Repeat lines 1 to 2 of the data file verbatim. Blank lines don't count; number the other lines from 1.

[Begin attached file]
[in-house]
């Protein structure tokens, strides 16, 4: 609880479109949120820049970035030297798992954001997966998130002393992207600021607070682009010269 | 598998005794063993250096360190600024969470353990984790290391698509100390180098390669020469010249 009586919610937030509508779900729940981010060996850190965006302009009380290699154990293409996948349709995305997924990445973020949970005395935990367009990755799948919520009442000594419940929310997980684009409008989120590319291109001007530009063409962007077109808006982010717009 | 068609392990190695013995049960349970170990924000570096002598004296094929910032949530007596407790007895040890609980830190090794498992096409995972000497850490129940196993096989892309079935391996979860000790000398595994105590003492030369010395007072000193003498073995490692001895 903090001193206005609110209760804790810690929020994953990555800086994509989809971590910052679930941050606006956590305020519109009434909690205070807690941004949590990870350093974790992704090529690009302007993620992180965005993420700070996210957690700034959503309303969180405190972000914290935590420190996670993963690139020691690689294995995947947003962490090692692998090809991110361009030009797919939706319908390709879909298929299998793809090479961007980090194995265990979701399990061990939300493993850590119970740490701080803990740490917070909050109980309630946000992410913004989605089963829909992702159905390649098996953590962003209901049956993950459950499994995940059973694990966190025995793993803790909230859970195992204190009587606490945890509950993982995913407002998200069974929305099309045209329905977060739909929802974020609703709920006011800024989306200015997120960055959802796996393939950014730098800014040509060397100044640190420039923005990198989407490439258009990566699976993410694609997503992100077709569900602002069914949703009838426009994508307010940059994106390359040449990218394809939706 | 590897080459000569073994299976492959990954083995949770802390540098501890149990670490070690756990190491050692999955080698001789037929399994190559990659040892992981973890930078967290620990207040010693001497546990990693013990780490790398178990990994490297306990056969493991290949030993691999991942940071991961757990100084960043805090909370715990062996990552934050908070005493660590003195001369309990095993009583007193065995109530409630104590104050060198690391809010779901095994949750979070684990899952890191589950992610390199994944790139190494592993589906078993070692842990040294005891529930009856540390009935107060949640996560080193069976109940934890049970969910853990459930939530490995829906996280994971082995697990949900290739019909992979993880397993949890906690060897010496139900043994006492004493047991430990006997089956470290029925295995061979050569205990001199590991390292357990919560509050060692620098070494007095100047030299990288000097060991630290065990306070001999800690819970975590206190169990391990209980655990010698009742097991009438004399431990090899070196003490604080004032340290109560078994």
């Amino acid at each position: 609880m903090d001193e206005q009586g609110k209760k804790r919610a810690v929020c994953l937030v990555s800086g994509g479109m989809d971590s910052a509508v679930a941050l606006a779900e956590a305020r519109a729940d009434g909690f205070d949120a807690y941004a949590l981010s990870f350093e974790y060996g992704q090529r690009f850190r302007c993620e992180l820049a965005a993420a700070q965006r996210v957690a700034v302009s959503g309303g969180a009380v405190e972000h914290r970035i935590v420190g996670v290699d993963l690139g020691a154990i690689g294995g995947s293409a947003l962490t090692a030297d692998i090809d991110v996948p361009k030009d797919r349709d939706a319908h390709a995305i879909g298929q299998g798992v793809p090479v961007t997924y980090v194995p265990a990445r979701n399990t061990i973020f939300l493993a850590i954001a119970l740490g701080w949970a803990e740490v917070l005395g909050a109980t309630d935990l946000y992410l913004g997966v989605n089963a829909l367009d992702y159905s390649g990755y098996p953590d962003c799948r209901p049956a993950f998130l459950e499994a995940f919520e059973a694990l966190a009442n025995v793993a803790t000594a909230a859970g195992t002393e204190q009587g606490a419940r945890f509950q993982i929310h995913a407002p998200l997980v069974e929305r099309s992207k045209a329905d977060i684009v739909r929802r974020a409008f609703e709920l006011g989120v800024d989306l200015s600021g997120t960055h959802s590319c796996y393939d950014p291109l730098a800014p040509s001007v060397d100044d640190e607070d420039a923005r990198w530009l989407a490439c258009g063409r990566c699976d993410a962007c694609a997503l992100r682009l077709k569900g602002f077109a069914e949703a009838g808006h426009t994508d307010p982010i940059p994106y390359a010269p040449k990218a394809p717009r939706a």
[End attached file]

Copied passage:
[in-house]
């Protein structure tokens, strides 16, 4: 609880479109949120820049970035030297798992954001997966998130002393992207600021607070682009010269 | 598998005794063993250096360190600024969470353990984790290391698509100390180098390669020469010249 009586919610937030509508779900729940981010060996850190965006302009009380290699154990293409996948349709995305997924990445973020949970005395935990367009990755799948919520009442000594419940929310997980684009409008989120590319291109001007530009063409962007077109808006982010717009 | 068609392990190695013995049960349970170990924000570096002598004296094929910032949530007596407790007895040890609980830190090794498992096409995972000497850490129940196993096989892309079935391996979860000790000398595994105590003492030369010395007072000193003498073995490692001895 903090001193206005609110209760804790810690929020994953990555800086994509989809971590910052679930941050606006956590305020519109009434909690205070807690941004949590990870350093974790992704090529690009302007993620992180965005993420700070996210957690700034959503309303969180405190972000914290935590420190996670993963690139020691690689294995995947947003962490090692692998090809991110361009030009797919939706319908390709879909298929299998793809090479961007980090194995265990979701399990061990939300493993850590119970740490701080803990740490917070909050109980309630946000992410913004989605089963829909992702159905390649098996953590962003209901049956993950459950499994995940059973694990966190025995793993803790909230859970195992204190009587606490945890509950993982995913407002998200069974929305099309045209329905977060739909929802974020609703709920006011800024989306200015997120960055959802796996393939950014730098800014040509060397100044640190420039923005990198989407490439258009990566699976993410694609997503992100077709569900602002069914949703009838426009994508307010940059994106390359040449990218394809939706 | 590897080459000569073994299976492959990954083995949770802390540098501890149990670490070690756990190491050692999955080698001789037929399994190559990659040892992981973890930078967290620990207040010693001497546990990693013990780490790398178990990994490297306990056969493991290949030993691999991942940071991961757990100084960043805090909370715990062996990552934050908070005493660590003195001369309990095993009583007193065995109530409630104590104050060198690391809010779901095994949750979070684990899952890191589950992610390199994944790139190494592993589906078993070692842990040294005891529930009856540390009935107060949640996560080193069976109940934890049970969910853990459930939530490995829906996280994971082995697990949900290739019909992979993880397993949890906690060897010496139900043994006492004493047991430990006997089956470290029925295995061979050569205990001199590991390292357990919560509050060692620098070494007095100047030299990288000097060991630290065990306070001999800690819970975590206190169990391990209980655990010698009742097991009438004399431990090899070196003490604080004032340290109560078994």